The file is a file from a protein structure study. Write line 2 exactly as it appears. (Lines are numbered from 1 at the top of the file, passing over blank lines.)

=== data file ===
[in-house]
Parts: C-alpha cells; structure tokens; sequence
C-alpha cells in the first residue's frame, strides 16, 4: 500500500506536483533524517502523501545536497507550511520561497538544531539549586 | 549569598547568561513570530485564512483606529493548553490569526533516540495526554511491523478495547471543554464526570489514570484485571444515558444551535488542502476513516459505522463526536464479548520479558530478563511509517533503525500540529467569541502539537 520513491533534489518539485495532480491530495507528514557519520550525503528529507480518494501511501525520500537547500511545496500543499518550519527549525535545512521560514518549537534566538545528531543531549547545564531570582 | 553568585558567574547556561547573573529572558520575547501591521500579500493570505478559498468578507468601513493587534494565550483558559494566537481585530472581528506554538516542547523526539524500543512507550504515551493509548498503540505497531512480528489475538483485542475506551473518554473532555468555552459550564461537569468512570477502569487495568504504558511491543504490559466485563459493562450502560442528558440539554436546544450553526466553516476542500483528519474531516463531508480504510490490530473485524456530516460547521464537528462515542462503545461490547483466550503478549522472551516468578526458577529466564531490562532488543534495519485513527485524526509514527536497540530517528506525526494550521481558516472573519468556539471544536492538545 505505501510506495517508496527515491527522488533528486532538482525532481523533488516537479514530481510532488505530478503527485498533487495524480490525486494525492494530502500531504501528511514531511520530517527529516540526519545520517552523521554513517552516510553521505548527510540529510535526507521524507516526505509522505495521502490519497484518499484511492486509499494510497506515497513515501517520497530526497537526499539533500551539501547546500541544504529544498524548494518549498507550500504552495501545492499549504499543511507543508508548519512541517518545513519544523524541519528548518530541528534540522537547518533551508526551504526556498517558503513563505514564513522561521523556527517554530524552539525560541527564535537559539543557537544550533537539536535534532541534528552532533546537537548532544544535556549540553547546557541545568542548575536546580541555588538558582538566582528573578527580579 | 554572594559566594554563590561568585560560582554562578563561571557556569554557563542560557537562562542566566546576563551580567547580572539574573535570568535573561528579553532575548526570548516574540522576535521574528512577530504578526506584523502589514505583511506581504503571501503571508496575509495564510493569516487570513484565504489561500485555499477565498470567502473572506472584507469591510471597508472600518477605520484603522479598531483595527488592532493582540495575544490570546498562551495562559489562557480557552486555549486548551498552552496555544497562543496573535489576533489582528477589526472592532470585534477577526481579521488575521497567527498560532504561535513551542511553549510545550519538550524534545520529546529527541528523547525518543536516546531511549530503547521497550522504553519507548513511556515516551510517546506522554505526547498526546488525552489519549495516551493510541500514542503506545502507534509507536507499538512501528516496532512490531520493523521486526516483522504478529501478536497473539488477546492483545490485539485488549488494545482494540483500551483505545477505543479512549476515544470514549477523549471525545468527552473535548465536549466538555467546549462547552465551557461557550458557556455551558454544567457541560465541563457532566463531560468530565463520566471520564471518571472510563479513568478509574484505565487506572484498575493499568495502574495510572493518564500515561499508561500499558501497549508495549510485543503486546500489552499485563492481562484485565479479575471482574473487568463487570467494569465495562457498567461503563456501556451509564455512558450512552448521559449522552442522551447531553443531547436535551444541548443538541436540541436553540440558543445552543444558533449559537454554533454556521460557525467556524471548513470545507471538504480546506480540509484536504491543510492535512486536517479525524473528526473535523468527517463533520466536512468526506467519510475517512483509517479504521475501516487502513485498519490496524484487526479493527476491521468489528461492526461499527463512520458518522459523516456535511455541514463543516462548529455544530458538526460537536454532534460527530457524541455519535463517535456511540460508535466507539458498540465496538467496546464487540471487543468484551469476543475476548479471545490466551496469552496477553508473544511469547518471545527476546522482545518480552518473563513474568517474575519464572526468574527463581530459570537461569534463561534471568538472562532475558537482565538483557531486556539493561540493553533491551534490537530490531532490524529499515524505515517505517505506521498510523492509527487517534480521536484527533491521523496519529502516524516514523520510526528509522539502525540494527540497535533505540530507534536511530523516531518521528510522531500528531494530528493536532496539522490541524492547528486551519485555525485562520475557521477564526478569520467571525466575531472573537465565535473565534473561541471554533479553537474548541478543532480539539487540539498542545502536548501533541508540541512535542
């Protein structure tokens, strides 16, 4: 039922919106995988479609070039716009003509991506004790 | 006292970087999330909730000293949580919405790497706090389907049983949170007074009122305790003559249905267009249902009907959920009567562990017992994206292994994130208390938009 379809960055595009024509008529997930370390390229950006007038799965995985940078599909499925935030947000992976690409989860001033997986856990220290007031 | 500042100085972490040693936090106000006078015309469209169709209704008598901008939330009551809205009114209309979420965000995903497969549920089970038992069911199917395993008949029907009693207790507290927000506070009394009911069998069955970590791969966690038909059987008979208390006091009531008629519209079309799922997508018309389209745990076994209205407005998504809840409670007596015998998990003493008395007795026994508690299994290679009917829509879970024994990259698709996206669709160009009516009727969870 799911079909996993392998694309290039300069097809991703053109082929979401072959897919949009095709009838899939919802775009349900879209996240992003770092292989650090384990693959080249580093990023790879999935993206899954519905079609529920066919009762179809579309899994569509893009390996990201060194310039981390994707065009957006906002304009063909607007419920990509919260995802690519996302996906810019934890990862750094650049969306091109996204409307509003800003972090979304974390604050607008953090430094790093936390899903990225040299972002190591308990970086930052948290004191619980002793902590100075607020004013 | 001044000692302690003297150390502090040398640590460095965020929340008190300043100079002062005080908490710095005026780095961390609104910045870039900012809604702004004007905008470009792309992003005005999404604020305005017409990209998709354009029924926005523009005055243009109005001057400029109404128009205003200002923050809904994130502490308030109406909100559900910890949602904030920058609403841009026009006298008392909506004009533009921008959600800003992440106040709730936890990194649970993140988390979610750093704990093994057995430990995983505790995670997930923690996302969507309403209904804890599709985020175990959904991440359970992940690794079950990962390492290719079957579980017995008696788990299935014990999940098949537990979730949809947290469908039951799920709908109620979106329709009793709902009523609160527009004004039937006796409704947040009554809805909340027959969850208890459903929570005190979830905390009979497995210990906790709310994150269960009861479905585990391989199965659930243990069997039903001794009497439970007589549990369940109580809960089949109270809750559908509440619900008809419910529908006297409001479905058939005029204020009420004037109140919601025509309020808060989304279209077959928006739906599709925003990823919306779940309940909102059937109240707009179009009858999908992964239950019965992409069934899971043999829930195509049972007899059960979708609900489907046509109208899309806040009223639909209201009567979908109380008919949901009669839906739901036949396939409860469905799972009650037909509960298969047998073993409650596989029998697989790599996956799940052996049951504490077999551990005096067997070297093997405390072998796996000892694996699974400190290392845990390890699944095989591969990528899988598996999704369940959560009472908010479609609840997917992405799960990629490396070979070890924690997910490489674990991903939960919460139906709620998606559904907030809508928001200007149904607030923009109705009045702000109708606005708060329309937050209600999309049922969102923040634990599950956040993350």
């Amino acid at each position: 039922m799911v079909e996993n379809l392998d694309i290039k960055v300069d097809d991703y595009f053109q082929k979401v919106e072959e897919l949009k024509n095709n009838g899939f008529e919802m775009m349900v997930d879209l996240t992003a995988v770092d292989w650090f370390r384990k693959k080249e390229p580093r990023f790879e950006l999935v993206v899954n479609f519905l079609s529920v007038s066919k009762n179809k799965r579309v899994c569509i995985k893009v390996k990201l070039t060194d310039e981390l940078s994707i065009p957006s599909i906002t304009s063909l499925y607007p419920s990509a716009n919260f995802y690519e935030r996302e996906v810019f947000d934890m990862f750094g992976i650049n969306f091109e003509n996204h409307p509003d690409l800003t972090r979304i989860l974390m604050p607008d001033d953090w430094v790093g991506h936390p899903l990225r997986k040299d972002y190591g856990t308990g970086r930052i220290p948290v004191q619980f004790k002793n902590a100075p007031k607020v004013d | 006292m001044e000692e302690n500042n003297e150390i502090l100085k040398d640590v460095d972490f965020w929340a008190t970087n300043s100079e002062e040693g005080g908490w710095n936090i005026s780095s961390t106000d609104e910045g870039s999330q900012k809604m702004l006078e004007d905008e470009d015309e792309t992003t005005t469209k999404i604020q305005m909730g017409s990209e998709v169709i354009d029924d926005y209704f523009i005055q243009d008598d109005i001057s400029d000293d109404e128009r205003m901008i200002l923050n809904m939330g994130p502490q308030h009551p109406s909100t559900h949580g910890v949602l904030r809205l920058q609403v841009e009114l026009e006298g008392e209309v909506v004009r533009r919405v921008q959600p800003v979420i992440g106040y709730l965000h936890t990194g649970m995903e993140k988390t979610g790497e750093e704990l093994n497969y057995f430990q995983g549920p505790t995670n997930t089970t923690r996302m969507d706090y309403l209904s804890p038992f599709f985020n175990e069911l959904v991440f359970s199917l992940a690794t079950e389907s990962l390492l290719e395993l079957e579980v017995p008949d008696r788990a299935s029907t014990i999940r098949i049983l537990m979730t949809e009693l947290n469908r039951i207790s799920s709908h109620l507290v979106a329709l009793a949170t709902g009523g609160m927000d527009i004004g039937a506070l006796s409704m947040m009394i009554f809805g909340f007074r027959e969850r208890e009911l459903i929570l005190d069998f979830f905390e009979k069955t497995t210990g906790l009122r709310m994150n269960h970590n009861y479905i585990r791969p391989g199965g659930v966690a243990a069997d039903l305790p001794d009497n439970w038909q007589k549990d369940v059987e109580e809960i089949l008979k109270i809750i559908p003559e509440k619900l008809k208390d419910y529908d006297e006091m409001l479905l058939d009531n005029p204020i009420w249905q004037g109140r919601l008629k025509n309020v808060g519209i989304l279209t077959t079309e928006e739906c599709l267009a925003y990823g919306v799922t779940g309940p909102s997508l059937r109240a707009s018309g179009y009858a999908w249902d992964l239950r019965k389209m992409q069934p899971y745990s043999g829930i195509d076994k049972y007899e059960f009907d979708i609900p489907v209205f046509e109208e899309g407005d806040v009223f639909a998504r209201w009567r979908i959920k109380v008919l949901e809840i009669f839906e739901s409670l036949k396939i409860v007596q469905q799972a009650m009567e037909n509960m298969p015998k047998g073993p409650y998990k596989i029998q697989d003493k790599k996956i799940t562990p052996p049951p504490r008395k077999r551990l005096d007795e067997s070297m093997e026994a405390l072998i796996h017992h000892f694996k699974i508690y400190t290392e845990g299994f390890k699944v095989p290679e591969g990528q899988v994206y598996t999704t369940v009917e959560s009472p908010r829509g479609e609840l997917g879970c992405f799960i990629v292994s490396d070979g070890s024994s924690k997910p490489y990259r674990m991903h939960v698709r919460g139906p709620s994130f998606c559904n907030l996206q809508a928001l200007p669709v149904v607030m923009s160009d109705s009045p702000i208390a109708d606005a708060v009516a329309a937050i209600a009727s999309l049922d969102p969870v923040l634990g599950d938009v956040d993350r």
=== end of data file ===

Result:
Parts: C-alpha cells; structure tokens; sequence